All the Chemicals You Need for an Above-Ground Pool

Clean Clear Pool with pool chemicals

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Everyone loves a pool with clean water, but how does that water stay clean and not turn green? Pool chemicals are what keep your pool clean and clear. Understanding the essential pool chemicals is key to taking good care of your pool. Besides keeping your pool from turning green, pool chemistry helps protect the finish of certain types of pools and can extend the life of your pool machinery and plumbing.

In this guide you can learn what each pool chemical does and how they work together to help maintain your pool’s chemical balance and clean appearance. Here are the four essential pool chemicals.

The Four Pool Chemicals

Chlorine, pH, alkalinity, and calcium all work together to help maintain a picture perfect pool. Each one of these chemicals has a unique role to play in the daily maintenance of all pools. Chlorine fights bacteria; pH controls pool acidity and promotes chlorine effectiveness; alkalinity helps maintain pH levels; and calcium helps maintain the Alkalinity. Checking each one of these chemicals weekly and adjusting accordingly will ensure a perfect pool for many years to come.


Chlorine is the main bacteria-fighting chemical responsible for sterilizing the pool water so no bacteria can grow. It’s the chemical you most likely associate with pools, though bromine and salt are two common alternatives that work in a similar fashion.  

Chlorine should be checked weekly, at a minimum. Keep in mind that, for chlorine (and any other chemical added to your pool), if your pool gets a lot of sun, rain, or debris from the surrounding area the water will use up more chemicals to maintain the balance, so check the balances regularly to eliminate any surprises from that recent rainstorm or heat wave.

When adding chlorine to your pool remember that chlorine bleaches (it is a form of bleach, after all) and in strong enough concentrations over time can make plastic brittle. This is why it is important to add chlorine in a float or through a chlorinator, which will help evenly disperse the chlorine and mitigate the risk of bleaching.


Never place chlorine tablets at the skimmer mouth. The chlorine tablets’ close proximity to the pool machinery will shorten the life of the pool components it comes near.


PH level is another more common chemical level that gets monitored weekly. The purpose of checking the pH level is to make sure the water is not too acidic or basic so that the chlorine is able to properly kill bacteria but it is also safe for swimming and contact with skin.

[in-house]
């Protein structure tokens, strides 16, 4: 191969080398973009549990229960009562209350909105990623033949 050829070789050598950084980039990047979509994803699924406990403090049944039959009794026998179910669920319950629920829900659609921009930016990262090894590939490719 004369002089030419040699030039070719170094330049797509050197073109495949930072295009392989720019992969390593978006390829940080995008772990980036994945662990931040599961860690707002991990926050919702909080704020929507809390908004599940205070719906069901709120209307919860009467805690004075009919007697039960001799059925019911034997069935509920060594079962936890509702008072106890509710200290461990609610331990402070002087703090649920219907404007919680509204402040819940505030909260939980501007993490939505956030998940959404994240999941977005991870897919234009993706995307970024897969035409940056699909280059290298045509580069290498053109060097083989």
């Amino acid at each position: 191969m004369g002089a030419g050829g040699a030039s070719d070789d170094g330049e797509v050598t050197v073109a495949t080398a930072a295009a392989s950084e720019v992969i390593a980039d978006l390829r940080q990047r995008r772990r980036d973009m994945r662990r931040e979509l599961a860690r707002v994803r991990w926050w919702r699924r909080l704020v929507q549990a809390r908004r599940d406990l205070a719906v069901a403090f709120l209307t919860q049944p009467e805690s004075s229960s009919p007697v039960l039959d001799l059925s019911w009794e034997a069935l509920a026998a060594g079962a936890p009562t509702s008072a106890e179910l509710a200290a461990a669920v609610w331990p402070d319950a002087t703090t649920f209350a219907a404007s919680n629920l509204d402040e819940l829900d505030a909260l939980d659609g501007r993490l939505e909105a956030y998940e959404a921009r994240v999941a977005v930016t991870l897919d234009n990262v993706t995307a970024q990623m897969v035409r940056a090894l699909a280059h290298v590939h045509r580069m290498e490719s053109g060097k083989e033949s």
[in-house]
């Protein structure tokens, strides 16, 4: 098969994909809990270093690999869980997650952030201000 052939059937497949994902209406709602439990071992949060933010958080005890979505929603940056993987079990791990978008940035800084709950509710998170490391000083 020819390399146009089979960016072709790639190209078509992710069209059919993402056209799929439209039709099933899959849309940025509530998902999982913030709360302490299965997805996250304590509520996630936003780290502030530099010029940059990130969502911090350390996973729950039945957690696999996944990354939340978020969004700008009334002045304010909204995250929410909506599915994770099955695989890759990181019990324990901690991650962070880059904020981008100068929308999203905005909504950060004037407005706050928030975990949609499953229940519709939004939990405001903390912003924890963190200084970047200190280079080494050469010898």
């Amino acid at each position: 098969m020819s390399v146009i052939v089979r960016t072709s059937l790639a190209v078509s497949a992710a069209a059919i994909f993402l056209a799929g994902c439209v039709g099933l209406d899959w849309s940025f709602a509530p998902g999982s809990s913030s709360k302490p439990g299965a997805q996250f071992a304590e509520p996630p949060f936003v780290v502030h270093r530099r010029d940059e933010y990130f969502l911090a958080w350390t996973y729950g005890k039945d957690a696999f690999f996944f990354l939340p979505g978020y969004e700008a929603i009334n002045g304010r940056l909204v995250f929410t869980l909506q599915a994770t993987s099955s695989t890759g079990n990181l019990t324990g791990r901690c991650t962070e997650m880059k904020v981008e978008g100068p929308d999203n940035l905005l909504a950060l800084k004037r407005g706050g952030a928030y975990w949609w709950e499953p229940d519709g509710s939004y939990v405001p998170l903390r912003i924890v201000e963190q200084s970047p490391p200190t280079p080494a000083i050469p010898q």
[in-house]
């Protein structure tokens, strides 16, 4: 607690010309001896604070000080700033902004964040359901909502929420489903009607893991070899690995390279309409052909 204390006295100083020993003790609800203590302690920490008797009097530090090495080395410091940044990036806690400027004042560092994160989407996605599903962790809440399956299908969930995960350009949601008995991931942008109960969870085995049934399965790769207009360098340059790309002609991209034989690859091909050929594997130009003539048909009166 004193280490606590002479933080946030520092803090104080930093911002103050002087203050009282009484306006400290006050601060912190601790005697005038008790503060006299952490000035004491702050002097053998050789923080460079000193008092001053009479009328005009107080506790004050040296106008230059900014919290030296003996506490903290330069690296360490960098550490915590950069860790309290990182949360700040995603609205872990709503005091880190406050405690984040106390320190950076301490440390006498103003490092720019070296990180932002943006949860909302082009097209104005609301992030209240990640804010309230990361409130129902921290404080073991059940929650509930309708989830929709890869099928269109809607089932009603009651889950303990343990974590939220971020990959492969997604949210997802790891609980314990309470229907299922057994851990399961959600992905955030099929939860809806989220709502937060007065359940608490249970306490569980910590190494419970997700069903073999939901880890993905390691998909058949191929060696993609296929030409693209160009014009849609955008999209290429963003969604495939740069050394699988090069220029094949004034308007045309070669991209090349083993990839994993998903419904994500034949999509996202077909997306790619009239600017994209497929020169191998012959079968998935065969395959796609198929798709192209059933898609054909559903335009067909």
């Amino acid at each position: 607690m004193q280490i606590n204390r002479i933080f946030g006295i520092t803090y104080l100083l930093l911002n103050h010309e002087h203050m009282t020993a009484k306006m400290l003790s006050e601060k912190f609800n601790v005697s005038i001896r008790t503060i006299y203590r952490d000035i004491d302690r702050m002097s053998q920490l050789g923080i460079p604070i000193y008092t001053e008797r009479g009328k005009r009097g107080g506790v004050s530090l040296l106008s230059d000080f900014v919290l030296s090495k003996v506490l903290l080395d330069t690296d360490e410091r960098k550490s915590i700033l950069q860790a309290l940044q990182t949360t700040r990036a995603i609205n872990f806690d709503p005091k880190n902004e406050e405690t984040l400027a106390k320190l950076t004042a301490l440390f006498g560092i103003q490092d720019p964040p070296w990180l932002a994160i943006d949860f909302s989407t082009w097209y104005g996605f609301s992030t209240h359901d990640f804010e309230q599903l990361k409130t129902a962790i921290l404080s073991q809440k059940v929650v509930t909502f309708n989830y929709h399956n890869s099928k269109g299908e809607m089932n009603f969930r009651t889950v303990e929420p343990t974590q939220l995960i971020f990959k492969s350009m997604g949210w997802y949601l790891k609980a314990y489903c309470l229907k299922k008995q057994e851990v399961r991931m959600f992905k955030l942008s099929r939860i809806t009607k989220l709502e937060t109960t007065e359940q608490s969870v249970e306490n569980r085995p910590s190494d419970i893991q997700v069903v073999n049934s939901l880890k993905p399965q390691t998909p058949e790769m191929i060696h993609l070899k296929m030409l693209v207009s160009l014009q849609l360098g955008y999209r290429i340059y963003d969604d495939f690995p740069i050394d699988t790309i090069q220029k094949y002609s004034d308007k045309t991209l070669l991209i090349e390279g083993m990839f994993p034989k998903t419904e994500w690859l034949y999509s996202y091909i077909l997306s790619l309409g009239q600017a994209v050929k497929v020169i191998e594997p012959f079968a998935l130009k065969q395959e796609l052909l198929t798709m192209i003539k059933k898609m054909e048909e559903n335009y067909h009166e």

If the pH level is too high or low, there are commercial powders for sale that can help adjust the pH level.

PH level is also important to monitor because if the water is too far in either direction it can cause damage to your pool machinery. An example of this would be the pool water eating through plumbing lines or damaging the internals of your equipment such as seals, or plastic or metal pieces, not to mention what it would do once in contact with a person’s skin.


Alkalinity is a pool chemical that is often overlooked but is still just as important as chlorine or pH. Alkalinity is responsible for stabilizing the pH level, which helps the chlorine to do its job.

A low alkalinity level will cause the pH level to fluctuate, which would hurt the chlorine’s ability to keep the pool clean and can damage your machinery or hurt someone in the pool.

A high alkalinity level will make the water feel slippery, cause scaling, and make your water look cloudy. Alkalinity is generally checked every two weeks, but it does not hurt to also check when testing the chlorine and pH levels to help diagnose out-of-range chemical readings.


Calcium is another pool chemical that is often overlooked. Calcium helps mitigate calcium stains on hard surface pools while stabilizing the alkalinity level.

If your pool has low calcium then it is at risk of destabilizing the alkalinity, which helps stabilize the pH level, which promotes the effectiveness of chlorine.

On the other hand, if your pool has high calcium this can cause scaling on your pool’s floor, wall, and piping and prematurely corrode metal fittings and fixtures. Calcium levels in a pool should be checked every two weeks, but again is beneficial to check every week to help diagnose other issues that the pool might be having.